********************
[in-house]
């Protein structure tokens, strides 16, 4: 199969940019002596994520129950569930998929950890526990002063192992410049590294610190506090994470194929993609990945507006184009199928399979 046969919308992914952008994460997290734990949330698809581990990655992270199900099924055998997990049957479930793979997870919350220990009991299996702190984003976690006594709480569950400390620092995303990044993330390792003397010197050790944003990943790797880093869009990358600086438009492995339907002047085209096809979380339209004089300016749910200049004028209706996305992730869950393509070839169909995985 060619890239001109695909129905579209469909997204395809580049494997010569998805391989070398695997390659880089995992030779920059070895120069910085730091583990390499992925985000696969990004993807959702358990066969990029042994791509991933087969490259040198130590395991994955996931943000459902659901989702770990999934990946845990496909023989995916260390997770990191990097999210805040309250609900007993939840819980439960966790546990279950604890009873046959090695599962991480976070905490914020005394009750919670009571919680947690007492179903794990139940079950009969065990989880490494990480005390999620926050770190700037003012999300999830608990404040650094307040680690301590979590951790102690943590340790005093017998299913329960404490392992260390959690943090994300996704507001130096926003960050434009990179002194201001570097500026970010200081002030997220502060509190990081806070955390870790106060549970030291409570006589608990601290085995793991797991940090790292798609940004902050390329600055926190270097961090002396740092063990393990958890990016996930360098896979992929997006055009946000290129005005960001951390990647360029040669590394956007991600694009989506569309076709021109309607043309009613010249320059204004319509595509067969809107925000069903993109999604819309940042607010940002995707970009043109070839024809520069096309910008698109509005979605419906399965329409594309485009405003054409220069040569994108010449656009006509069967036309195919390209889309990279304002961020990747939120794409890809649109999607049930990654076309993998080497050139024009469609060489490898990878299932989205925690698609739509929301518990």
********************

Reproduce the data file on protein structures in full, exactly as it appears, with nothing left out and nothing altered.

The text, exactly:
[in-house]
């Protein structure tokens, strides 16, 4: 199969940019002596994520129950569930998929950890526990002063192992410049590294610190506090994470194929993609990945507006184009199928399979 046969919308992914952008994460997290734990949330698809581990990655992270199900099924055998997990049957479930793979997870919350220990009991299996702190984003976690006594709480569950400390620092995303990044993330390792003397010197050790944003990943790797880093869009990358600086438009492995339907002047085209096809979380339209004089300016749910200049004028209706996305992730869950393509070839169909995985 060619890239001109695909129905579209469909997204395809580049494997010569998805391989070398695997390659880089995992030779920059070895120069910085730091583990390499992925985000696969990004993807959702358990066969990029042994791509991933087969490259040198130590395991994955996931943000459902659901989702770990999934990946845990496909023989995916260390997770990191990097999210805040309250609900007993939840819980439960966790546990279950604890009873046959090695599962991480976070905490914020005394009750919670009571919680947690007492179903794990139940079950009969065990989880490494990480005390999620926050770190700037003012999300999830608990404040650094307040680690301590979590951790102690943590340790005093017998299913329960404490392992260390959690943090994300996704507001130096926003960050434009990179002194201001570097500026970010200081002030997220502060509190990081806070955390870790106060549970030291409570006589608990601290085995793991797991940090790292798609940004902050390329600055926190270097961090002396740092063990393990958890990016996930360098896979992929997006055009946000290129005005960001951390990647360029040669590394956007991600694009989506569309076709021109309607043309009613010249320059204004319509595509067969809107925000069903993109999604819309940042607010940002995707970009043109070839024809520069096309910008698109509005979605419906399965329409594309485009405003054409220069040569994108010449656009006509069967036309195919390209889309990279304002961020990747939120794409890809649109999607049930990654076309993998080497050139024009469609060489490898990878299932989205925690698609739509929301518990």